1. Well, that was piss easy, wasn’t it? Hmm. What should have been a walk in the part for United following the first half was worryingly more difficult than it needed to be, but we got the result and that’s all that matters. United have knocked our local rivals, our noisy neighbours, and current holders, Manchester City, out of the FA Cup at their own ground. Good day to be a red.
2. After absorbing a lot of pressure from City in the first ten minutes, United were the first to score after a great attack. A perfect ball in from Antonio Valencia found Wayne Rooney’s head and left the keeper with no chance. It was very 2009-2010, when these two combined all the time. Rooney ran away kissing his badge following a week when the papers have claimed he’s looking for a move away from the club again. In his post-match interview, after being named Man of the Match, he again reiterated that these stories were nonsense and that he wanted to stay at United for a long time.
3. Danny Welbeck made as much impact as Rooney up front though, putting United 2-0 up with a superb goal. Like plenty of reds, whilst recognising Welbeck would get a Premier League career, I used to wonder whether he had the ability to make it at United. He’s quality and I love watching him play. It was his run in to the box which won us the decisive penalty, getting his toe to the ball just before he was brought down. Rooney’s execution was poor but he did really well to then head past the diving keeper. Seeing local lad Danny play such an important role in a Cup derby, scoring a goal like that and winning the penalty, is what makes us dreamy about football. It’s also a sight that City fans won’t ever get to enjoy.
4. Darren Fletcher, Tom Cleverley, Will and Michael Keane and Ashley Young were all in the away end today. As well as Welbeck, we had Ryan Giggs and Paul Scholes on the pitch, and then Jonny Evans on the bench. In contrast, City, the supposed proper Mancunian’s team, only had Micah Richards, a Brummie who spent his youth at Leeds and Oldham’s academies before joining City (and Oldham still have a 20% sell on clause for him). Makes you proud eh.
5. The sending off has been described as a “contentious decision” which I find fairly baffling. Kompany had both feet of the ground, studs up, and scissored the ball away from Nani, who had to get out of the way. No doubt that he won the ball but anyone complaining about the decision should probably read the Laws of the game. You don’t have to actually break a player’s leg with a dangerous challenge to be sent off. But maybe we shouldn’t let facts get in the way of an ickle City cry off. If Rooney had made a challenge like that, not a single journalist would be fighting his corner. They would say he lost his head and it was just good fortune he didn’t cause any damage. It was a clear sending off, just as Evans’ was at Old Trafford in the league game. The only big decision Chris Foy got wrong was not awarding a penalty to United at 3-1 when Antonio Valencia was brought down in the box.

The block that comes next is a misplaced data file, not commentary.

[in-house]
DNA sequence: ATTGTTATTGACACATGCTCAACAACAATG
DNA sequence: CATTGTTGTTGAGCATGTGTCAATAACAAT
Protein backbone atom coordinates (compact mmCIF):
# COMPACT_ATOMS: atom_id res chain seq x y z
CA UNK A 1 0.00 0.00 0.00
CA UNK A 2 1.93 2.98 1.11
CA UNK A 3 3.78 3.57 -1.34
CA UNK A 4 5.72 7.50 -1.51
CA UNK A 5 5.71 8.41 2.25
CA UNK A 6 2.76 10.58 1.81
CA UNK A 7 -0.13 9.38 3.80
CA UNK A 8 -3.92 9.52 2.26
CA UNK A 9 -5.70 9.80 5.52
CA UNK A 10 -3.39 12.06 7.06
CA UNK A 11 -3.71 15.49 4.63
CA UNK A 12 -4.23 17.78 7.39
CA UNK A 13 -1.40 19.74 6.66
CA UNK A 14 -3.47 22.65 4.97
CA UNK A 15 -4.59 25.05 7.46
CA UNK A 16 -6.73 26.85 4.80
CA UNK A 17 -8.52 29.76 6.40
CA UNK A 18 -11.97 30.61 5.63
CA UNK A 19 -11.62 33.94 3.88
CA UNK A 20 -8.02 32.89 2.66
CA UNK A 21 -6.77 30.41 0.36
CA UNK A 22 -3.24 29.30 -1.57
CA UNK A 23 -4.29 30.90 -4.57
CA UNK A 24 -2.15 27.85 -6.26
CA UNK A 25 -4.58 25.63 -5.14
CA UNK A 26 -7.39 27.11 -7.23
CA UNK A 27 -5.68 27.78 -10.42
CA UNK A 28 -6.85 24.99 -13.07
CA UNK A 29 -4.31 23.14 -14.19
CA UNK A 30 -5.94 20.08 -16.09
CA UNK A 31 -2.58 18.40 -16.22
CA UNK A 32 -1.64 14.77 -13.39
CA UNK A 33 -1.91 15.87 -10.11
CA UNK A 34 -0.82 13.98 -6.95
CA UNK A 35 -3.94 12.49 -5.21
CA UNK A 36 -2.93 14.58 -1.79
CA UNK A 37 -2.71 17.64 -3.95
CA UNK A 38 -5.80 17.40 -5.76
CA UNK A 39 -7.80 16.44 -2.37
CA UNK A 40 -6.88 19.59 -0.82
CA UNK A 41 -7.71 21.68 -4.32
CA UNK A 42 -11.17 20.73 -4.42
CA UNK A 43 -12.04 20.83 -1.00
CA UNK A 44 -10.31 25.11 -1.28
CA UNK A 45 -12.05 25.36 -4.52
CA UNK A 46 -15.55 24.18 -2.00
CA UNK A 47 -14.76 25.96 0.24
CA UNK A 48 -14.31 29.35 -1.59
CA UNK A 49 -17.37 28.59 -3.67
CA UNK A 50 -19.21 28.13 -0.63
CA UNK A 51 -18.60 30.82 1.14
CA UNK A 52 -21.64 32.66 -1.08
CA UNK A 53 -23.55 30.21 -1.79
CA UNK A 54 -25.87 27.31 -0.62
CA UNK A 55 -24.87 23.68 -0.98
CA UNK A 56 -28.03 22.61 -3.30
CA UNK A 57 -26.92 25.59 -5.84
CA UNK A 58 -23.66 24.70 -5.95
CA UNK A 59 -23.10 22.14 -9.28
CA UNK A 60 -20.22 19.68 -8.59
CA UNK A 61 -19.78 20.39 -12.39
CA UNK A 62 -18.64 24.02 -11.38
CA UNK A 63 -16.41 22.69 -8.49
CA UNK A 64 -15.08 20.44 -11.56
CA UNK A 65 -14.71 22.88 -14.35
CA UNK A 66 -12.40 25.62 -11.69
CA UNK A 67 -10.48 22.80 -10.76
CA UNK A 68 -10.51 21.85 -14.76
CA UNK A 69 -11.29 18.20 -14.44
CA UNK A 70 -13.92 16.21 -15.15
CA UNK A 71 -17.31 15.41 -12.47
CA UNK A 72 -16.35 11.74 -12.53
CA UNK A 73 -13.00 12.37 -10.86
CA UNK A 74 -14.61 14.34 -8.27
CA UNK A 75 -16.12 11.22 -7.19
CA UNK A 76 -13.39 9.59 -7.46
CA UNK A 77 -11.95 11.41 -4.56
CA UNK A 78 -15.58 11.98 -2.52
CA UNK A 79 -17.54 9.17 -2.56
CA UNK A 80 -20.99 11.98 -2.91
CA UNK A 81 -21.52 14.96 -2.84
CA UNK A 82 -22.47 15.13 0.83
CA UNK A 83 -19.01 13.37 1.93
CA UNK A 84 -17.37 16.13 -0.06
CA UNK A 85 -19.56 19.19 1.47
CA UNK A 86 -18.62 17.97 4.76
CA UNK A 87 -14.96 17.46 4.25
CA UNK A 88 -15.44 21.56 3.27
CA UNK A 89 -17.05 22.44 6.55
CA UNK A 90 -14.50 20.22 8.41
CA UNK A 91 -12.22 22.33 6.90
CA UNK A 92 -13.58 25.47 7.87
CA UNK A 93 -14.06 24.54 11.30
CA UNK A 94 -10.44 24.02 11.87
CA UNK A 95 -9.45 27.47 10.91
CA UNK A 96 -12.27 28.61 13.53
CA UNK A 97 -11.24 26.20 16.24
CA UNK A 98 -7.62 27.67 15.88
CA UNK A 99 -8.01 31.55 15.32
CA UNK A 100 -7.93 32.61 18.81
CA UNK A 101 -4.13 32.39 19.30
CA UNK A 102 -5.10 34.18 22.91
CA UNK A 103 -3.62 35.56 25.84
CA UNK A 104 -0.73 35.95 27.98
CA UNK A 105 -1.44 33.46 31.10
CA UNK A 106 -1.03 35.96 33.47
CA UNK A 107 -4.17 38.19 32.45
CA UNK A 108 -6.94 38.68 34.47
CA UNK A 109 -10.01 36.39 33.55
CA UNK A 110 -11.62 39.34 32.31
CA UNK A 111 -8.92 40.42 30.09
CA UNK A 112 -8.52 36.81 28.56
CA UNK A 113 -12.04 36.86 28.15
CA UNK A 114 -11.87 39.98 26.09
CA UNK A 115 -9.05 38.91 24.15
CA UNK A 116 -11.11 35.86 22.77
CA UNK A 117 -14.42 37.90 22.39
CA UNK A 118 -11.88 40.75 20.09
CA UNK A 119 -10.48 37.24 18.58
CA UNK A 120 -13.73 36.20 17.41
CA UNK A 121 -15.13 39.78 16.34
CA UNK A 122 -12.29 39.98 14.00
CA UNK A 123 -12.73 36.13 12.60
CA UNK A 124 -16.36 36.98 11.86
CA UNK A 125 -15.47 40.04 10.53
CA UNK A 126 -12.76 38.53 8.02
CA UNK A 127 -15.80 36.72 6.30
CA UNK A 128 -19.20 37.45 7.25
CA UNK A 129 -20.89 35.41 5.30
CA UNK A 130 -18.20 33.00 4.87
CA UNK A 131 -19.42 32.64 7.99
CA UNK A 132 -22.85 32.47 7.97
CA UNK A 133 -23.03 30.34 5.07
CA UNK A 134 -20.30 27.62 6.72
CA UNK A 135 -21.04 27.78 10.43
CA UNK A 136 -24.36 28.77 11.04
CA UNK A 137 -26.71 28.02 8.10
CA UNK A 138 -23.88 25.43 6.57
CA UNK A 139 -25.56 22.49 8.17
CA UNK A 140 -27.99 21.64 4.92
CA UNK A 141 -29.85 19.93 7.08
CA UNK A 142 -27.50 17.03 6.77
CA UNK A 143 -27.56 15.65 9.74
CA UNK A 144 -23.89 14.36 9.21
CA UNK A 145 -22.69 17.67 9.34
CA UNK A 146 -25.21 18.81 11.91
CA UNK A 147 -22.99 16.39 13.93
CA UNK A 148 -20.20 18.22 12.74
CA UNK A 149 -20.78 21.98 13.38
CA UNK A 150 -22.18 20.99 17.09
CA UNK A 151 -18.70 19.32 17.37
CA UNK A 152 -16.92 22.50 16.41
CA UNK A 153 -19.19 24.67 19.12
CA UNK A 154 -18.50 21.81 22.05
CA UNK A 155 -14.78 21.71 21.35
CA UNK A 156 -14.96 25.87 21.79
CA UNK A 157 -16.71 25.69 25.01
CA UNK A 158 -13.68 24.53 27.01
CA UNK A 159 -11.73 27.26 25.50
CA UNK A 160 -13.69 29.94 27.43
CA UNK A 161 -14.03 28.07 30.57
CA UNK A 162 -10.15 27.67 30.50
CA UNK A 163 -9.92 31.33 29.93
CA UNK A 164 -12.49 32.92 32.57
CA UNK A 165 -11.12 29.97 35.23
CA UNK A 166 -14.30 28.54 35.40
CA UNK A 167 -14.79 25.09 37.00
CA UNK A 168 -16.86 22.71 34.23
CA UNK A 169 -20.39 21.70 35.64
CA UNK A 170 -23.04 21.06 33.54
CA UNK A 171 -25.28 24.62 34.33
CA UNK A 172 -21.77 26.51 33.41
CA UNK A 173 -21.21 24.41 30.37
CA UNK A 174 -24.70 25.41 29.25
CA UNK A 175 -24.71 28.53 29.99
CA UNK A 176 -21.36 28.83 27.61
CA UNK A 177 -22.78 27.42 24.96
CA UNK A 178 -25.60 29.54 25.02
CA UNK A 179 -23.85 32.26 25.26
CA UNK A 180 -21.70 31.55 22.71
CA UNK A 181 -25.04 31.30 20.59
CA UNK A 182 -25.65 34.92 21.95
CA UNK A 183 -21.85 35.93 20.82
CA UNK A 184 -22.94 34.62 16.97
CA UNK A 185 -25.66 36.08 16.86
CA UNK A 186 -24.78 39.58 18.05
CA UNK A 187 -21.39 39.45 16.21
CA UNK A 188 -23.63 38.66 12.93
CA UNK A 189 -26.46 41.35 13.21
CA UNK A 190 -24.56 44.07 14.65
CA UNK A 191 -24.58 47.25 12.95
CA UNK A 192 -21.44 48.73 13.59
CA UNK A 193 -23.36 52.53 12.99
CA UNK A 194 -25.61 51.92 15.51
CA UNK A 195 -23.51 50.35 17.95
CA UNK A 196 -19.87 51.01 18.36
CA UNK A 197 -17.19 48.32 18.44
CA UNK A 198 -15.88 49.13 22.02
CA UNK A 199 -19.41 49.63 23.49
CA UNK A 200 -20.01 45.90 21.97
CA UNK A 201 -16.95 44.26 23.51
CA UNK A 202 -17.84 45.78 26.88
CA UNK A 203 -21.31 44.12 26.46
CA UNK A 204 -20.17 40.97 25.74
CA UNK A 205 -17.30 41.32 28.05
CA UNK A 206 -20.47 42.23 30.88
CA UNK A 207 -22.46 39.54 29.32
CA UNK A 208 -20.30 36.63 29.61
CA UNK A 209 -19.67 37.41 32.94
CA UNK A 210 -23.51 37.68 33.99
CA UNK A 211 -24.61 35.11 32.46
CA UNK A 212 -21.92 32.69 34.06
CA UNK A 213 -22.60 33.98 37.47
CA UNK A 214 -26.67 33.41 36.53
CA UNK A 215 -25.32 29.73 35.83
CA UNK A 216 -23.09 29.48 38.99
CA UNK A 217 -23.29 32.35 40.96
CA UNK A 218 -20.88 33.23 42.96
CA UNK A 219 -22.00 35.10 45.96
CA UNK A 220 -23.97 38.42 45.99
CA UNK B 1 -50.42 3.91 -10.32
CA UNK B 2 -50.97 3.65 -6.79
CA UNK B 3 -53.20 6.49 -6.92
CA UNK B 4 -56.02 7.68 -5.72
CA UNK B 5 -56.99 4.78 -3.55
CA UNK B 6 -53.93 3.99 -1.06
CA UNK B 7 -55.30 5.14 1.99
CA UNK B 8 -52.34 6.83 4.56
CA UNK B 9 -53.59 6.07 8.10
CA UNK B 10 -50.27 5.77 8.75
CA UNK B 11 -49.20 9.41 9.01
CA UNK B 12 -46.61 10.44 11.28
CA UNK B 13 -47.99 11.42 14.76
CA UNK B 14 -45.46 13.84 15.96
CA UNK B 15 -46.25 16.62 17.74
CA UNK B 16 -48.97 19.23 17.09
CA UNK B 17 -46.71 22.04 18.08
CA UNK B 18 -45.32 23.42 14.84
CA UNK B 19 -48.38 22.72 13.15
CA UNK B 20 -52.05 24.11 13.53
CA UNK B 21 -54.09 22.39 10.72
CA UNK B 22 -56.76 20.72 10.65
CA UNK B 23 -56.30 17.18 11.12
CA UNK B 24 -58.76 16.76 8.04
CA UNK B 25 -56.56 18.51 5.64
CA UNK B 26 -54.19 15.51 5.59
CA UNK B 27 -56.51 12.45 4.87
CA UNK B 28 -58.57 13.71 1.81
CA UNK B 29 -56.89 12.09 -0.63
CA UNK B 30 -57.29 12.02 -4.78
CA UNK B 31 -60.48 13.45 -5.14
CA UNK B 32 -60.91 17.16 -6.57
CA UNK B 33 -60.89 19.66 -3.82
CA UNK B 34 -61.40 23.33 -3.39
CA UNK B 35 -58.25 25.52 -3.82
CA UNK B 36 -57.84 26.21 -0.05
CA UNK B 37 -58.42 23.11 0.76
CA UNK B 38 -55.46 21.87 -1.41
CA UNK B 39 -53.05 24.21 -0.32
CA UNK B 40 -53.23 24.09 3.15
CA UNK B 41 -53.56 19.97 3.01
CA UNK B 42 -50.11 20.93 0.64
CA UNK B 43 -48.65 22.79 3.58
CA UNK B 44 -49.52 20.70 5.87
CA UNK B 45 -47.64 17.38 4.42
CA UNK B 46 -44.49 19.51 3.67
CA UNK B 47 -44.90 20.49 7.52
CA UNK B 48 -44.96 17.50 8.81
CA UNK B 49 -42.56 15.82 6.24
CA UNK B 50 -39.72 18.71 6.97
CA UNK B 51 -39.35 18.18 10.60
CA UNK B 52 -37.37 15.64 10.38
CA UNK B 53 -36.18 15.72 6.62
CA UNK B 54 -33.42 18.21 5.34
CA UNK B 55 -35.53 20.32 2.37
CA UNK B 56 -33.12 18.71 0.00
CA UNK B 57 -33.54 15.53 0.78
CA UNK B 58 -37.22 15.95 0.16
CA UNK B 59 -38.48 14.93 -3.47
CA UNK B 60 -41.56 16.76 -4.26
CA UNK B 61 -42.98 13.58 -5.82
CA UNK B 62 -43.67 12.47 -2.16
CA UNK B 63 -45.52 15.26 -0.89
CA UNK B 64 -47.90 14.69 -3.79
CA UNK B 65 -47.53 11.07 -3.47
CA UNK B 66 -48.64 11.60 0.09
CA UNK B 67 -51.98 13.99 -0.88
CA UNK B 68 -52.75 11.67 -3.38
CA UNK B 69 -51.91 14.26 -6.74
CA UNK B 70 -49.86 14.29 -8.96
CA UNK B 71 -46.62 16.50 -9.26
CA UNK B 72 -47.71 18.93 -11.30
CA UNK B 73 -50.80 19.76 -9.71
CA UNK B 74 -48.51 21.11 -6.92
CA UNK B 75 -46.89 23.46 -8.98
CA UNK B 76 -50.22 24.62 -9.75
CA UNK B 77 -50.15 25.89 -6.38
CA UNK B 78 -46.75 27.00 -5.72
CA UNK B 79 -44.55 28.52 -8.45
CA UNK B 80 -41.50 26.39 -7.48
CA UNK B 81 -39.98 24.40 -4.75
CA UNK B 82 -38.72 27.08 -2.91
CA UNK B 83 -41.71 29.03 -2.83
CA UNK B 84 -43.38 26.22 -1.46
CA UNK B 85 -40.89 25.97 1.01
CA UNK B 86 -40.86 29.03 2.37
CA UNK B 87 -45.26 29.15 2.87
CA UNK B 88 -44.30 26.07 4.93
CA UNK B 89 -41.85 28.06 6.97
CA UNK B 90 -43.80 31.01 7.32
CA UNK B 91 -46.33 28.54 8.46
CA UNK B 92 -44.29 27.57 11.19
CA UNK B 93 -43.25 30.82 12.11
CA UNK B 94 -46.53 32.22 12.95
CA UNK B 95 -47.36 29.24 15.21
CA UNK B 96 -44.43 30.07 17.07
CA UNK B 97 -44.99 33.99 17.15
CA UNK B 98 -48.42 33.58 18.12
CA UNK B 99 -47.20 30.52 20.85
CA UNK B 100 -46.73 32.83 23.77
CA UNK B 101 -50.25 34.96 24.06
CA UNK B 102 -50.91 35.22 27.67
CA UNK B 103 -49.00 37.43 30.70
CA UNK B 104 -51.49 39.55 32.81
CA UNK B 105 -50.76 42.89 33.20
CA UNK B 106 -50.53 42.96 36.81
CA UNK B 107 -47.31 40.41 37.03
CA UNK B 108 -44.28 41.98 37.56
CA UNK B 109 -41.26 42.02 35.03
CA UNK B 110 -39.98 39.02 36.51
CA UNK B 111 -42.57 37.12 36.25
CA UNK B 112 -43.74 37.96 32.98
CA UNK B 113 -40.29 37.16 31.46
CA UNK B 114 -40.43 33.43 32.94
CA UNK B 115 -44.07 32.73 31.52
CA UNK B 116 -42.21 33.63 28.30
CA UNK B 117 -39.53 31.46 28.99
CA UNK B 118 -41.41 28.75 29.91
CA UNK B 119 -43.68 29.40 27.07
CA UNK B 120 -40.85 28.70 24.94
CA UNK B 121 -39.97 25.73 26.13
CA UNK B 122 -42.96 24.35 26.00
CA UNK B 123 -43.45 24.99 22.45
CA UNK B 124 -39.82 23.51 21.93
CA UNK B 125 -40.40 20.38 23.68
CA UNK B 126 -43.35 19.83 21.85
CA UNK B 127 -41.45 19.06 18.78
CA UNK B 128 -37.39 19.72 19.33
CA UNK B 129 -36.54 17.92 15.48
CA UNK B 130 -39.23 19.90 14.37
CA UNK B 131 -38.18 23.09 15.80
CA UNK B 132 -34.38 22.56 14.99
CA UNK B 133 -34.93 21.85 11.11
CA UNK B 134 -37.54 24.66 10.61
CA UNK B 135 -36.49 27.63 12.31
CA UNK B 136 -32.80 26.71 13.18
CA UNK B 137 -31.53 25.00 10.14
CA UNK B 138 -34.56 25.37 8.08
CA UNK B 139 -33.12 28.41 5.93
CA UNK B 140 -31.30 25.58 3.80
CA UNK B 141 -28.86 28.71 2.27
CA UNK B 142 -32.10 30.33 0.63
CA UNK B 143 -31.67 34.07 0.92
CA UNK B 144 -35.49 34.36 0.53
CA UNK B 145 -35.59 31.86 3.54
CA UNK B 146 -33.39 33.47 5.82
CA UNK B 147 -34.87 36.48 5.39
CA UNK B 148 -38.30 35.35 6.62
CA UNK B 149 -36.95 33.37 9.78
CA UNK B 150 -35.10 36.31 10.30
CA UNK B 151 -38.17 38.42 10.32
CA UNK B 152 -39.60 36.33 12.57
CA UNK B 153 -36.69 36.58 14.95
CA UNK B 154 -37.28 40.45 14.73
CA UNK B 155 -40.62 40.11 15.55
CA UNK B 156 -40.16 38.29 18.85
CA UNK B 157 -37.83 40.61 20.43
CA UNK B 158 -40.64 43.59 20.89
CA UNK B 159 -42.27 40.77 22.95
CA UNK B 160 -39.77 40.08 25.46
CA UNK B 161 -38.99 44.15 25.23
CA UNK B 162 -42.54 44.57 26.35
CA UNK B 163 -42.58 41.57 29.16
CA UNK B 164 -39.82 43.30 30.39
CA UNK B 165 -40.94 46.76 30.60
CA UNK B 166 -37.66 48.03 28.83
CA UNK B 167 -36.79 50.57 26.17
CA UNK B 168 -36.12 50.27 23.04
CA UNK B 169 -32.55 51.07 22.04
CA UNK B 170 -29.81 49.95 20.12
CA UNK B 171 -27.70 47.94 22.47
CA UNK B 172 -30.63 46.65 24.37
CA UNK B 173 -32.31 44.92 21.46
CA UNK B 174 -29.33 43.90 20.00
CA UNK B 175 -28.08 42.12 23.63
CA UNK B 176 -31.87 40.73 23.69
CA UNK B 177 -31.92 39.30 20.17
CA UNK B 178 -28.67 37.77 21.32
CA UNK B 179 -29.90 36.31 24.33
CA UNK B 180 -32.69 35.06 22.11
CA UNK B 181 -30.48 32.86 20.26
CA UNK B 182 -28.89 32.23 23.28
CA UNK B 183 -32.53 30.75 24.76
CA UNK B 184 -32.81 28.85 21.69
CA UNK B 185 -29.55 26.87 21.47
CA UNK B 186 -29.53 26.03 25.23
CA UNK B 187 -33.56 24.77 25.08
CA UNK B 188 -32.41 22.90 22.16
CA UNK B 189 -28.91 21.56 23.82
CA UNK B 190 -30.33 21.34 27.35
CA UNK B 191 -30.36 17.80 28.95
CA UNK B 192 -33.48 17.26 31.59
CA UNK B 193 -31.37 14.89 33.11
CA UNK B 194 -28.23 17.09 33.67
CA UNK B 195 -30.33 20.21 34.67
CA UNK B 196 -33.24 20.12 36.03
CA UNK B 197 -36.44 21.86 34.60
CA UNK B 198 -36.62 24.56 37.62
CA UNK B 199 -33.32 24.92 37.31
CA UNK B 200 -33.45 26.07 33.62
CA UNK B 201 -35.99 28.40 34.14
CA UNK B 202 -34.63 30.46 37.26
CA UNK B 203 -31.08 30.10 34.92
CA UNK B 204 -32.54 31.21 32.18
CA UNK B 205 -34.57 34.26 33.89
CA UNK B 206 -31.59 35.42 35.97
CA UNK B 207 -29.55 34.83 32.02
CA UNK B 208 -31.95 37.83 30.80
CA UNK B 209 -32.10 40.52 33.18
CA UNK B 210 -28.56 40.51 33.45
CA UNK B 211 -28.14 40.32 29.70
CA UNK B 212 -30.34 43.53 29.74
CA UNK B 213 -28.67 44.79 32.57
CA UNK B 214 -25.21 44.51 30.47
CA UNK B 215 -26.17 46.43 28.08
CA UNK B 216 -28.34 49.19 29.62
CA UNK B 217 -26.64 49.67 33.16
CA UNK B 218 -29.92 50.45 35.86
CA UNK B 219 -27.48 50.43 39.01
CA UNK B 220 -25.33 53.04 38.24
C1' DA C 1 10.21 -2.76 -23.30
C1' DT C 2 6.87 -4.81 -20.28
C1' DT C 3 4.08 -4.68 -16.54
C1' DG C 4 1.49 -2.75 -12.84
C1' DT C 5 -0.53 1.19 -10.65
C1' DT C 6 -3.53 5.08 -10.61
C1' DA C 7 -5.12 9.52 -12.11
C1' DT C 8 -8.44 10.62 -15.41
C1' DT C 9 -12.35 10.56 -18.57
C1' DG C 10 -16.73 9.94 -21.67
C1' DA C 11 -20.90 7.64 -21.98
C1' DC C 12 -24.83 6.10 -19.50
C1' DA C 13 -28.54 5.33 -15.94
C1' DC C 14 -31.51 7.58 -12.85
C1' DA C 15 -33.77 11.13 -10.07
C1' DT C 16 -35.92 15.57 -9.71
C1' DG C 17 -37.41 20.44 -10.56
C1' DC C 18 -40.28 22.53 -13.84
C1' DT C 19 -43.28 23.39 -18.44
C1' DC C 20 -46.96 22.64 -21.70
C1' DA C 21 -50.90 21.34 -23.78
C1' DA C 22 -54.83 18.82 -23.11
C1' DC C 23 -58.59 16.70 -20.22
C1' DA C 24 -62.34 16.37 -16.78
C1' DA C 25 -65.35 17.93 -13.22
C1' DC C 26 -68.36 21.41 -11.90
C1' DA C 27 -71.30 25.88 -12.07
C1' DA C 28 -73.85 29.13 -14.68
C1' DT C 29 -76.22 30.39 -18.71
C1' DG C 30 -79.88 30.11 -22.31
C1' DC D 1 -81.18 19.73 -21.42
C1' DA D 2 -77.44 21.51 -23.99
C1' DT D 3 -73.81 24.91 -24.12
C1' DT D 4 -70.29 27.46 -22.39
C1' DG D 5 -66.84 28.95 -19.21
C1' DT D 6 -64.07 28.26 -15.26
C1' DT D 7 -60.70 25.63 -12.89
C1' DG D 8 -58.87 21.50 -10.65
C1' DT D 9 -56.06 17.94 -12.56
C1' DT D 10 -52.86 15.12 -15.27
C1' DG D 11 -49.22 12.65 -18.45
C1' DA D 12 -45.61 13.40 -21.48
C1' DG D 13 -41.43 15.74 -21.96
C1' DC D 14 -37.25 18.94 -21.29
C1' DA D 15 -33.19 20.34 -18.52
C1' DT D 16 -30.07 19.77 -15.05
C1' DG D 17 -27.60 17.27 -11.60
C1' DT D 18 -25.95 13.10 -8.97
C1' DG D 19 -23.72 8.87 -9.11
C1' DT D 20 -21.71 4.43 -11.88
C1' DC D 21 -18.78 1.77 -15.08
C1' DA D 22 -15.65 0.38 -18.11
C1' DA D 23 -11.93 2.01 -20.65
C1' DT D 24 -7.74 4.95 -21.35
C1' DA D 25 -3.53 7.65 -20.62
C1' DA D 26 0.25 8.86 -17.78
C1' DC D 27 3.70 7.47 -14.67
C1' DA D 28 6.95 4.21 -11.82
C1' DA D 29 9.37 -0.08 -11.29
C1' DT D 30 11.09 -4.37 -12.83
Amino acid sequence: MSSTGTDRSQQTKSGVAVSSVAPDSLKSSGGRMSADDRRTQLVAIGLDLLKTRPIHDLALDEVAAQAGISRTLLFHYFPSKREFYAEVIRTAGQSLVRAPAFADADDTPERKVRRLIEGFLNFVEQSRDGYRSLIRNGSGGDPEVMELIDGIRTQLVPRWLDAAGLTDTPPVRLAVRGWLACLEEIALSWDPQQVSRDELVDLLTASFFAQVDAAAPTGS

6. The story that distracted everyone away from the Manchester derby this morning was Paul Scholes returning to the United squad. Insane. After not playing football for 8 months, Scholes came on with half an hour to play and did a good job. According to Opta Stats, Scholes made 71 passes in that time, completing 97% of them, which was more than any City player in the entire game.
7. Lots of fans were singing the praises of Anders Lindegaard ahead of the Newcastle game, hailing his cleansheets record and saying he was a better keeper than David de Gea. What these people were ignoring is that Lindegaard had played against average sides, whilst de Gea had already made class saves against the likes of Chelsea, Arsenal and Liverpool. There wasn’t anything Lindegaard could have done against the three goals against Newcastle but he failed his first big test today. He looked nervous and rattled for much of the game. The Aguero goal was an easy save which he fumbled. Ferguson has now set us up nicely for a repeat of Tim Howard/Roy Carroll shambles, where we play one keeper until they fuck up, then drop and swap them, meaning both keepers have shattered confidence and give nervy performances.
8. The game should not have been that difficult. Both the manager and Rooney conceded we took our foot off the gas. We had gone in 3-0 up at half time playing against ten men and maybe they could be forgiven for thinking it would be plain sailing in the second half. In contrast to United, when we went down to ten men, City went for an entirely defensive approach, and it was successful. They brought off their most exciting attacking players, Silva and Johnson, and replaced them with two defenders. A set piece and a good break allowed City back in the game. We should never have been in that situation though. It was really frustrating not to go out and batter them. Essentially though, who gives a fuck? I don’t. We won the game and I couldn’t care less if we did that on the back of City having ten stonewall penalties denied, Anderson scoring with his arse, and Rooney avoiding a booking for snapping Hargreaves’ leg. If there’s fuss made about the sending off, so be it, but it’s irrelevant. We won the game and we’re through to the next round. City lost and they’re out. Well done United.